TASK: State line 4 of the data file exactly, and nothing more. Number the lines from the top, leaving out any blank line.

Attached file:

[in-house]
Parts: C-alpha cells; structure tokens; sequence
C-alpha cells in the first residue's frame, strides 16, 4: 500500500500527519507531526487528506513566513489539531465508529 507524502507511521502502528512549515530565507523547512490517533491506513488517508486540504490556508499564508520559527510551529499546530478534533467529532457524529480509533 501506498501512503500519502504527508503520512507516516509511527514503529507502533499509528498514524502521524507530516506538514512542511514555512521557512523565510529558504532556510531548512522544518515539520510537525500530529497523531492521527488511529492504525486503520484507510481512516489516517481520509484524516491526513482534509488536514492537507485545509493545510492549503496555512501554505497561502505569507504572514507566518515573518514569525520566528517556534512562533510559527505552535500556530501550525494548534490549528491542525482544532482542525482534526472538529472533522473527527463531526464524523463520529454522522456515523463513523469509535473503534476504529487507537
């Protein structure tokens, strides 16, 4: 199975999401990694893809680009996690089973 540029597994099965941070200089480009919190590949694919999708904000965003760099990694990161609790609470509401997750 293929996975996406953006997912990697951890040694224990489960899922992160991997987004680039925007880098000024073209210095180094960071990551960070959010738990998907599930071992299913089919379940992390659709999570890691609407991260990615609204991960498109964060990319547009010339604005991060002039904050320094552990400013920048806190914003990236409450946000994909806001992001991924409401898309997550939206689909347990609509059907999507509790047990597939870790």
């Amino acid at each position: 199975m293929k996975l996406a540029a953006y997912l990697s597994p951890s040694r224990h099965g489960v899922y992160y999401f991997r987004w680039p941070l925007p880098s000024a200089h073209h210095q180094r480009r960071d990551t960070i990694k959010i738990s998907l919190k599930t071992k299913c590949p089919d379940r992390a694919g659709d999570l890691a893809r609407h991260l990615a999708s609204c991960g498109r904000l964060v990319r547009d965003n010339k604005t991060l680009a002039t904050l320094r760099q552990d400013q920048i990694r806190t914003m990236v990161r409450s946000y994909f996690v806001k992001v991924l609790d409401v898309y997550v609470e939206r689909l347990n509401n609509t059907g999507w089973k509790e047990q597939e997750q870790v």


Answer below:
């Protein structure tokens, strides 16, 4: 199975999401990694893809680009996690089973 540029597994099965941070200089480009919190590949694919999708904000965003760099990694990161609790609470509401997750 293929996975996406953006997912990697951890040694224990489960899922992160991997987004680039925007880098000024073209210095180094960071990551960070959010738990998907599930071992299913089919379940992390659709999570890691609407991260990615609204991960498109964060990319547009010339604005991060002039904050320094552990400013920048806190914003990236409450946000994909806001992001991924409401898309997550939206689909347990609509059907999507509790047990597939870790």